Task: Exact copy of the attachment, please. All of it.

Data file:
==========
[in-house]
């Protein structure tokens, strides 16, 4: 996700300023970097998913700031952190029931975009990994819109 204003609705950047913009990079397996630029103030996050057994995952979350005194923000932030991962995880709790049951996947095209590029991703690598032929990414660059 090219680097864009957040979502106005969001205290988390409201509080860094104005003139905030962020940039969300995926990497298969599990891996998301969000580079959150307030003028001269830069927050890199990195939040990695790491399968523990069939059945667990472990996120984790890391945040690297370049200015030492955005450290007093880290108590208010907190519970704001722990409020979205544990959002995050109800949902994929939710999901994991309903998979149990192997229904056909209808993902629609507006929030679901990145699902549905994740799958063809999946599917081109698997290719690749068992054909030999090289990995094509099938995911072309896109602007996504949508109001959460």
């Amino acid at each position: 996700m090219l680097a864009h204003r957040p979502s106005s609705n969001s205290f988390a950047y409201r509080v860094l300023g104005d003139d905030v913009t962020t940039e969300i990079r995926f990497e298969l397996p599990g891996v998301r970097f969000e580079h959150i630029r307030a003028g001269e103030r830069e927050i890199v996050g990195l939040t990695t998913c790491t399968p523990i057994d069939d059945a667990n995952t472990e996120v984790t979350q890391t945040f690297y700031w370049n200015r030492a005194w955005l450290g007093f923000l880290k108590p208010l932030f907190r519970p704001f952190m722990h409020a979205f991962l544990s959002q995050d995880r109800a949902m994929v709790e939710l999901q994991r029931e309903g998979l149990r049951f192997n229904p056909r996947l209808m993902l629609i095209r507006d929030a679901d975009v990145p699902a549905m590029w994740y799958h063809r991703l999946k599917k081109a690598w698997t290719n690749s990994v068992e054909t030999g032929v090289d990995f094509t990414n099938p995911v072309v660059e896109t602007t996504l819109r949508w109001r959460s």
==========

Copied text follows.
[in-house]
């Protein structure tokens, strides 16, 4: 996700300023970097998913700031952190029931975009990994819109 204003609705950047913009990079397996630029103030996050057994995952979350005194923000932030991962995880709790049951996947095209590029991703690598032929990414660059 090219680097864009957040979502106005969001205290988390409201509080860094104005003139905030962020940039969300995926990497298969599990891996998301969000580079959150307030003028001269830069927050890199990195939040990695790491399968523990069939059945667990472990996120984790890391945040690297370049200015030492955005450290007093880290108590208010907190519970704001722990409020979205544990959002995050109800949902994929939710999901994991309903998979149990192997229904056909209808993902629609507006929030679901990145699902549905994740799958063809999946599917081109698997290719690749068992054909030999090289990995094509099938995911072309896109602007996504949508109001959460």
């Amino acid at each position: 996700m090219l680097a864009h204003r957040p979502s106005s609705n969001s205290f988390a950047y409201r509080v860094l300023g104005d003139d905030v913009t962020t940039e969300i990079r995926f990497e298969l397996p599990g891996v998301r970097f969000e580079h959150i630029r307030a003028g001269e103030r830069e927050i890199v996050g990195l939040t990695t998913c790491t399968p523990i057994d069939d059945a667990n995952t472990e996120v984790t979350q890391t945040f690297y700031w370049n200015r030492a005194w955005l450290g007093f923000l880290k108590p208010l932030f907190r519970p704001f952190m722990h409020a979205f991962l544990s959002q995050d995880r109800a949902m994929v709790e939710l999901q994991r029931e309903g998979l149990r049951f192997n229904p056909r996947l209808m993902l629609i095209r507006d929030a679901d975009v990145p699902a549905m590029w994740y799958h063809r991703l999946k599917k081109a690598w698997t290719n690749s990994v068992e054909t030999g032929v090289d990995f094509t990414n099938p995911v072309v660059e896109t602007t996504l819109r949508w109001r959460s």